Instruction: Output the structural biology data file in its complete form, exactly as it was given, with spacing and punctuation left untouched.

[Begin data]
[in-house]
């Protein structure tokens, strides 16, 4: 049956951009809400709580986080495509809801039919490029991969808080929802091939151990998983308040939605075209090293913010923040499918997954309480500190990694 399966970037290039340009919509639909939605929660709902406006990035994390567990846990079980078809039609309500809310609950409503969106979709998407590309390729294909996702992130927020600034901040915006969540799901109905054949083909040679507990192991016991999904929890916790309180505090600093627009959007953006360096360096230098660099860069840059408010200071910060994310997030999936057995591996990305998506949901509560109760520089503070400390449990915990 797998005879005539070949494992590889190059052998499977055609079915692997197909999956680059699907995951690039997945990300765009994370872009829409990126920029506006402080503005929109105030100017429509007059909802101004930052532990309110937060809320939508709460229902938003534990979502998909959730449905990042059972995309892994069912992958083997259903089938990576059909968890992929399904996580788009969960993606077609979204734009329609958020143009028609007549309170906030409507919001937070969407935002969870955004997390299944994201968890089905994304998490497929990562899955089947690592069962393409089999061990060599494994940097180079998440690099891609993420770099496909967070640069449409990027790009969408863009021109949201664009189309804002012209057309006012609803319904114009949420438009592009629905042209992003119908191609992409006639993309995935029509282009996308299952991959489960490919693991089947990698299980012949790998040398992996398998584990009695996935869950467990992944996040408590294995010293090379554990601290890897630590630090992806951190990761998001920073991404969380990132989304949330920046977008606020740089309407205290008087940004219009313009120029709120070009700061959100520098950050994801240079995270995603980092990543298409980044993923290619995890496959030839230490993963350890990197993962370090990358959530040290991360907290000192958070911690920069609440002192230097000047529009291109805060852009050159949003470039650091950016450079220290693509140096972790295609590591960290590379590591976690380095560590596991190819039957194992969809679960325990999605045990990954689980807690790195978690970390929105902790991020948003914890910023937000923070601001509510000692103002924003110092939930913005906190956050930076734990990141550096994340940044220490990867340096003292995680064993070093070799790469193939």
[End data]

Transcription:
[in-house]
């Protein structure tokens, strides 16, 4: 049956951009809400709580986080495509809801039919490029991969808080929802091939151990998983308040939605075209090293913010923040499918997954309480500190990694 399966970037290039340009919509639909939605929660709902406006990035994390567990846990079980078809039609309500809310609950409503969106979709998407590309390729294909996702992130927020600034901040915006969540799901109905054949083909040679507990192991016991999904929890916790309180505090600093627009959007953006360096360096230098660099860069840059408010200071910060994310997030999936057995591996990305998506949901509560109760520089503070400390449990915990 797998005879005539070949494992590889190059052998499977055609079915692997197909999956680059699907995951690039997945990300765009994370872009829409990126920029506006402080503005929109105030100017429509007059909802101004930052532990309110937060809320939508709460229902938003534990979502998909959730449905990042059972995309892994069912992958083997259903089938990576059909968890992929399904996580788009969960993606077609979204734009329609958020143009028609007549309170906030409507919001937070969407935002969870955004997390299944994201968890089905994304998490497929990562899955089947690592069962393409089999061990060599494994940097180079998440690099891609993420770099496909967070640069449409990027790009969408863009021109949201664009189309804002012209057309006012609803319904114009949420438009592009629905042209992003119908191609992409006639993309995935029509282009996308299952991959489960490919693991089947990698299980012949790998040398992996398998584990009695996935869950467990992944996040408590294995010293090379554990601290890897630590630090992806951190990761998001920073991404969380990132989304949330920046977008606020740089309407205290008087940004219009313009120029709120070009700061959100520098950050994801240079995270995603980092990543298409980044993923290619995890496959030839230490993963350890990197993962370090990358959530040290991360907290000192958070911690920069609440002192230097000047529009291109805060852009050159949003470039650091950016450079220290693509140096972790295609590591960290590379590591976690380095560590596991190819039957194992969809679960325990999605045990990954689980807690790195978690970390929105902790991020948003914890910023937000923070601001509510000692103002924003110092939930913005906190956050930076734990990141550096994340940044220490990867340096003292995680064993070093070799790469193939």